Know the Difference Between COVID Tests

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There's no better time for a grifter than an emergency, and the coronavirus pandemic is the opportunity of the century. People all over the world are scared and trying to protect themselves; meanwhile, the American federal government is putting out mixed messages at best. For those who are trying to do the right thing, a new universe of at-home and DIY tests are springing up to tell you whether you're in danger. Before you get sucked into direct-to-consumer advertising, get to know what it is these companies are selling.

SFGate has put together a brief but thorough explainer on the different kinds of COVID-19 tests on the market right now. Before you pay for anything, you should be clear on what different kinds of tests are looking for. If you'd like to know whether you're infected with the novel coronavirus, you'll probably seek out a PCR test, hopefully in consultation with a medical professional. Unfortunately, while some brand-name tests (Roche, Cepheid, the CDC) provide greater-than-95 percent accuracy, the fastest tests, such as Abbott's ID NOW, have up to a 15 percent false positive rate. That's a big chance that you're told you're virus-free when you're actually a carrier.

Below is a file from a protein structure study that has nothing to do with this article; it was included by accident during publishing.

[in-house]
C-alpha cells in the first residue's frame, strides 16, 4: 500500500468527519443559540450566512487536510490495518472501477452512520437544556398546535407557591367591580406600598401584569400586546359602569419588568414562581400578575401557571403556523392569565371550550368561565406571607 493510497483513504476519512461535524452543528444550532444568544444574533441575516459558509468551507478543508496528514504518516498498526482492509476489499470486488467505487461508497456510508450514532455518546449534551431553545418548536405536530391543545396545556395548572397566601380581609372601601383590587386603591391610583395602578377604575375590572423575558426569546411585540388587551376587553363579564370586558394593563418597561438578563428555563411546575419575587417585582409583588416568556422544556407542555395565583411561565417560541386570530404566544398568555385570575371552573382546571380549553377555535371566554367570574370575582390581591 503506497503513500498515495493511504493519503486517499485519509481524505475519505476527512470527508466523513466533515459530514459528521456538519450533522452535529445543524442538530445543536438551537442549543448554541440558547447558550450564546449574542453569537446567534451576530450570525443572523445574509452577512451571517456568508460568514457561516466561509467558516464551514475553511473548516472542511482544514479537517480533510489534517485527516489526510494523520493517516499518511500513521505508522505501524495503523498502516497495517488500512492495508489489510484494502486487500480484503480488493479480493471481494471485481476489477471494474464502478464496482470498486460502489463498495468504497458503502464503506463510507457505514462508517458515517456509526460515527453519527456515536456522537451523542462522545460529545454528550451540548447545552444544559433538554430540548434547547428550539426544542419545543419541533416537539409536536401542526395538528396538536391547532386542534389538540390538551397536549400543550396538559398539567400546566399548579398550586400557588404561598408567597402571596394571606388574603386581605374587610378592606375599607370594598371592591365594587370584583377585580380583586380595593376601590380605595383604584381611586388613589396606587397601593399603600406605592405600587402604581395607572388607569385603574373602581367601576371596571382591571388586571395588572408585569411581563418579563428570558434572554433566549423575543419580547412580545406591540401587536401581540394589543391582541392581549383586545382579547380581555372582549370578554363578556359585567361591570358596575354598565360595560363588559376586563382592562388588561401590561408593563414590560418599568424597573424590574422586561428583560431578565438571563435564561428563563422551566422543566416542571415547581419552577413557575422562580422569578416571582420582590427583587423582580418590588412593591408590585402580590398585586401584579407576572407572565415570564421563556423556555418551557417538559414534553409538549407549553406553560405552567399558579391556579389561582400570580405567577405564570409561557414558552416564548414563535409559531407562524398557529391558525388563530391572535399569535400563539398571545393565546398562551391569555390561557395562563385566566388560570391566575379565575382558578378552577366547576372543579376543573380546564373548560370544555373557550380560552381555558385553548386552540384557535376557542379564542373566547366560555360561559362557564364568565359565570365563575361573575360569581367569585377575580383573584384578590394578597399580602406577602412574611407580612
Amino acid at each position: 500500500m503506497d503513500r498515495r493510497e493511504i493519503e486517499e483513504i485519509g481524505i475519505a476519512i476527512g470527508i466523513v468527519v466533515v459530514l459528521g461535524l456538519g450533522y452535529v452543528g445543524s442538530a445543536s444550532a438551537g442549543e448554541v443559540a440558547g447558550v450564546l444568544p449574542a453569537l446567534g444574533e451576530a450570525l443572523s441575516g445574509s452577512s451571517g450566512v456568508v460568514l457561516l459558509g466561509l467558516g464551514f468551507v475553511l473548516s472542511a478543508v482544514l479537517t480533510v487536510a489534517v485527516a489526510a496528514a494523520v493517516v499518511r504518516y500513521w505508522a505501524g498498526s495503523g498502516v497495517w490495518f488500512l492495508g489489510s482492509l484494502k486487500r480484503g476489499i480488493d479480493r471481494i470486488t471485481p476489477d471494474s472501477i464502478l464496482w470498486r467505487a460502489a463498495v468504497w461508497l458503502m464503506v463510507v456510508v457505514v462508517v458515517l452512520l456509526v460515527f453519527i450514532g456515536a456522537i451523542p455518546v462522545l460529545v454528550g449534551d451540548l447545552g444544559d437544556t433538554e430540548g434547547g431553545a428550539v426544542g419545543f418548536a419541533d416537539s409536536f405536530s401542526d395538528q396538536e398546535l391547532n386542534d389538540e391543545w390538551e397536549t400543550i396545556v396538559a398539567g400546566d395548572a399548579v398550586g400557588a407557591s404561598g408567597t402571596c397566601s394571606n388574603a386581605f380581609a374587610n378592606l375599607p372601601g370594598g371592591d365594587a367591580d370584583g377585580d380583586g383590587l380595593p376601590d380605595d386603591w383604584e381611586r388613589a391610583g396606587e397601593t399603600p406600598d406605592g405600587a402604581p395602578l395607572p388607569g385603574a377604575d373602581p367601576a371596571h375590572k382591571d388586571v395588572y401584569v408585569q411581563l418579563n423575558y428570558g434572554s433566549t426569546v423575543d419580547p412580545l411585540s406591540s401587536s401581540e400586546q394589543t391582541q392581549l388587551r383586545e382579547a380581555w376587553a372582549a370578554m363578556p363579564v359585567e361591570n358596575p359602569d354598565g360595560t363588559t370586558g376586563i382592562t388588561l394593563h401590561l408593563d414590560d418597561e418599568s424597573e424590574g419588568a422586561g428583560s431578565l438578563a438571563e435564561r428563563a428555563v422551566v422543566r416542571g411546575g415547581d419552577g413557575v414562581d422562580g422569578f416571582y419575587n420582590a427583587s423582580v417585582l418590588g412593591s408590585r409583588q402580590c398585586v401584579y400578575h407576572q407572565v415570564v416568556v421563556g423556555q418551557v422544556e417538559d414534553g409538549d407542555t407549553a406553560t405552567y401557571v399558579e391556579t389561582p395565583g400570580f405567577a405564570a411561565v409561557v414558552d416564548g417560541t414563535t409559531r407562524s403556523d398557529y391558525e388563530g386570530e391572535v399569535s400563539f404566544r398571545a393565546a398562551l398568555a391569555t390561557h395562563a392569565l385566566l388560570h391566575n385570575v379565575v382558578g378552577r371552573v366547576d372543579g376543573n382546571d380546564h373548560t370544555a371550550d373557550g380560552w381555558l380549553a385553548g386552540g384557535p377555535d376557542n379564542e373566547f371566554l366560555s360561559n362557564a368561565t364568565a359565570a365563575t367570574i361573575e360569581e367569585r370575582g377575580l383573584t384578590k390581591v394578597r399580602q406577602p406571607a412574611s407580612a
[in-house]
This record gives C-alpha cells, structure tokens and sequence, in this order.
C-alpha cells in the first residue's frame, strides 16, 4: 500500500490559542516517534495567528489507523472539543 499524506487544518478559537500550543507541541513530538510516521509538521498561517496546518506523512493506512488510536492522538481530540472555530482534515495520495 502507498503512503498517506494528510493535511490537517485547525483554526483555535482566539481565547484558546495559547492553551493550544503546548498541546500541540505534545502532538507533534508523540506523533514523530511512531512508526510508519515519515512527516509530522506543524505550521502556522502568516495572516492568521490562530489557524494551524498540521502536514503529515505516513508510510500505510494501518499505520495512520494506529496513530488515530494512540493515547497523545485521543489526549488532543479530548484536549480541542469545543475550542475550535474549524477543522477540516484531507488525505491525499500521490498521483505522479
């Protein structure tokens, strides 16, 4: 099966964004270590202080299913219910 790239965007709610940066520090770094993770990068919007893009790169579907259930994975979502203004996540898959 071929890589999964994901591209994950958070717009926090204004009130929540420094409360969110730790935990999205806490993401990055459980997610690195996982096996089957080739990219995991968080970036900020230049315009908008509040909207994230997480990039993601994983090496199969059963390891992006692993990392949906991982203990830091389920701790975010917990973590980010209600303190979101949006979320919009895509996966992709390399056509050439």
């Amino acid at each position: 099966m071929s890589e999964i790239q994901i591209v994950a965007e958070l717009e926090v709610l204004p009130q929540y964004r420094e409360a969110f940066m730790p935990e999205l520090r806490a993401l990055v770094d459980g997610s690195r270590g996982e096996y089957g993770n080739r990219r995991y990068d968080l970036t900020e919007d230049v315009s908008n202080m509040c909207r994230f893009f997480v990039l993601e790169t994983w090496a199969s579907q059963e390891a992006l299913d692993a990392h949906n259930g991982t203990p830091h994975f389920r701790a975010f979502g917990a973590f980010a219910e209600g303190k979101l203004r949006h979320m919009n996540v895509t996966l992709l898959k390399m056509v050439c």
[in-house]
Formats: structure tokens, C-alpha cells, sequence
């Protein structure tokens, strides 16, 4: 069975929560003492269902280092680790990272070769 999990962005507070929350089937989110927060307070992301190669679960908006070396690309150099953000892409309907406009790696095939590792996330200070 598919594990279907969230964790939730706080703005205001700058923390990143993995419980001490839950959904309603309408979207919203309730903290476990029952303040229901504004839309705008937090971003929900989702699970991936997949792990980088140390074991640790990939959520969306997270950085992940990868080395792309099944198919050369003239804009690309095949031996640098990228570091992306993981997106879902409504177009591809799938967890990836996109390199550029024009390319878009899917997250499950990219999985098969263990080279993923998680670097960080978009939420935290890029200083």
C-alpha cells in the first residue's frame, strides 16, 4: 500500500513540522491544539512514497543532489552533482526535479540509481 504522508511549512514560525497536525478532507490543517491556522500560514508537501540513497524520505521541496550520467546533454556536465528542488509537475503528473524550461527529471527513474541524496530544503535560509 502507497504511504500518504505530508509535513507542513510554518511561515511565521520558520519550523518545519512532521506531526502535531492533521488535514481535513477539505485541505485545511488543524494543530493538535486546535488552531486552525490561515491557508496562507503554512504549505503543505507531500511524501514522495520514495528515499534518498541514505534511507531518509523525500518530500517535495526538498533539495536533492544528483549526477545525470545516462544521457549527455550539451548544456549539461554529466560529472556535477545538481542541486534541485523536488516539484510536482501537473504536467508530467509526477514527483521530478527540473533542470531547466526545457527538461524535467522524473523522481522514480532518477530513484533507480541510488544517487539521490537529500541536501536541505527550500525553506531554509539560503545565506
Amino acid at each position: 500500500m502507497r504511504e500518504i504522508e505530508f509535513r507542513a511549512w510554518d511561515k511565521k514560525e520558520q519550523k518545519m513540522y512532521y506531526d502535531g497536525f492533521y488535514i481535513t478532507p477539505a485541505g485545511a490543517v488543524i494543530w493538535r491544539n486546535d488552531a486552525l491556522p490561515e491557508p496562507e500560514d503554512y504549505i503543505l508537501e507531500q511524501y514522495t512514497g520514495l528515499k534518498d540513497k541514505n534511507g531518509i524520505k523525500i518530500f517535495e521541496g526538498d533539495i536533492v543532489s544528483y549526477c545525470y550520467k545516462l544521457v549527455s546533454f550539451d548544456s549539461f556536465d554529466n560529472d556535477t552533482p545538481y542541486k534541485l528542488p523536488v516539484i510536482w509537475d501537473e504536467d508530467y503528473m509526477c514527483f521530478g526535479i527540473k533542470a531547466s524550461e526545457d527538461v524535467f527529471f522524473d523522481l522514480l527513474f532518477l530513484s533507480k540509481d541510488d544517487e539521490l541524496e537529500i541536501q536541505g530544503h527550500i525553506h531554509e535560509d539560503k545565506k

A second kind of test is the antibody test. This doesn't show whether you're currently infected, but rather it shows if you've been infected in the past and developed immunity. So far, most available tests aren't returning accurate enough results to be widely reliable, although a test by Roche may be better than most. The most dangerous thing about over-the-counter testing may be a false sense of confidence that you're protected. Wait for news from public health officials on when it's safe to ease up on precautions. That's the best way to protect yourself and everyone around you.